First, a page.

Whay the Nationalised OAN doesn’t matter when you consider Employment Policy+

The new national standard OAN is ‘policy off’ when it comes to employment projections.

Imagine a are like Greater Manchester that is above the national average in terms of affordability.  The ‘fudge factor’ formula assumes people will be net migrating out of such areas towards places that are above the national average.  The employment policy aims to prevent this with employment growth.

So what do you add the +employment factor to, to the demographic baseline or to the adjusted OAN in the national formula.  If you add it to the national formula it will assume affordability gets worse not better because you will be building less than demographic baseline +employment induced baseline supply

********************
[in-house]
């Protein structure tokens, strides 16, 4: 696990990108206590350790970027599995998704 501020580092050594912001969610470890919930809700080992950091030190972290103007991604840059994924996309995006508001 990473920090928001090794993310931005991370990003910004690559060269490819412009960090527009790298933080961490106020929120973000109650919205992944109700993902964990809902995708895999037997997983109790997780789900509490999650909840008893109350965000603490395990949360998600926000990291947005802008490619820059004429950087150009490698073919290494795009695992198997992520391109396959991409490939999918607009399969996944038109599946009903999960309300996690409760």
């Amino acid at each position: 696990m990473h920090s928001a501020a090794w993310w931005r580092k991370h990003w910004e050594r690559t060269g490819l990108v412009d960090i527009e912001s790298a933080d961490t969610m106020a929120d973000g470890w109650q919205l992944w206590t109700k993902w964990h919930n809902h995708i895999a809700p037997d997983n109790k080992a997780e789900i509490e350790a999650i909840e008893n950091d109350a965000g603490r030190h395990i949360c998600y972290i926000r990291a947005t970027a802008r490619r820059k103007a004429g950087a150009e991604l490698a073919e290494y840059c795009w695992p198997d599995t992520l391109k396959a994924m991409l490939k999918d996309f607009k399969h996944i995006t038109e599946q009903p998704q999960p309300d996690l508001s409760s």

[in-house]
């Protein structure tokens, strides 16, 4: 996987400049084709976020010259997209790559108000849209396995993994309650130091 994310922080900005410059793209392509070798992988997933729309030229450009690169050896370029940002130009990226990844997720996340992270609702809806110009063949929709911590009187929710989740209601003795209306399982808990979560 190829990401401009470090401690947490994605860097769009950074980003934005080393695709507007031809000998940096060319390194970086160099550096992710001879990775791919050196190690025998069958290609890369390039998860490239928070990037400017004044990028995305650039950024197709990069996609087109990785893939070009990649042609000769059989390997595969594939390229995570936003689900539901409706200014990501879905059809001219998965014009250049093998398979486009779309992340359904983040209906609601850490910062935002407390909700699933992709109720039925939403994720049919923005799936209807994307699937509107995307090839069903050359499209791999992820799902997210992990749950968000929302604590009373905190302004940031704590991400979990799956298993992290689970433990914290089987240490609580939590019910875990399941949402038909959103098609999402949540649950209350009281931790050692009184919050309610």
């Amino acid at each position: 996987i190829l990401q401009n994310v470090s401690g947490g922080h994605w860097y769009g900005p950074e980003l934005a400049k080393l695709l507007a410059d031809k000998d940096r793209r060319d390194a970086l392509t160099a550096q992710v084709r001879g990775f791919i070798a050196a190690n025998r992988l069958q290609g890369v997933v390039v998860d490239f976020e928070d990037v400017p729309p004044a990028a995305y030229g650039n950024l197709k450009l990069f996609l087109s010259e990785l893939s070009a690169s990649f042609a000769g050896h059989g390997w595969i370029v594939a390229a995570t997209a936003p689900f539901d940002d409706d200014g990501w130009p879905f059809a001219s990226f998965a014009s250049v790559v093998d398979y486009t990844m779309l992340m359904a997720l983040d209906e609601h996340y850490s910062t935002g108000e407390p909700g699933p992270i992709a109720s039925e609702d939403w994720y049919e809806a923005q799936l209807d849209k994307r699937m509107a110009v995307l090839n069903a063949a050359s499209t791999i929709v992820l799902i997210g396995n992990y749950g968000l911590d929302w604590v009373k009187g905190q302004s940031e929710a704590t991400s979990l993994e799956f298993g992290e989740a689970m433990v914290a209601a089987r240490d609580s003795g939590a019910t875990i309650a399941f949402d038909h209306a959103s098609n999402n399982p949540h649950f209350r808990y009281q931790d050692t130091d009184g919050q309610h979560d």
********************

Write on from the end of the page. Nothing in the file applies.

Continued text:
Consider a county are next to London where its employment EDNA report would normally add +12% to OAN, but with nationalised OAN would be +16%, so where do those additional 4% come from?  The formula assumed they would be moving net from  ‘net giving’ areas such as Manchester. It is also double counting arguably, so it makes sense to adjust the employment uplift to around +8%, the SHMA + employment figure.

This is not how migration works, people are are more likely to move from even less affordable areas closer by such as London.

So in all cases when you consider employment based assumptions that make sense it cancels out the nationalised OAN fudge factor.

Im all for a standard OAN method but it has to include employment and migration assumptions that make sense to avoid silly conclusions.

You might also like
Leave A Reply

Your email address will not be published.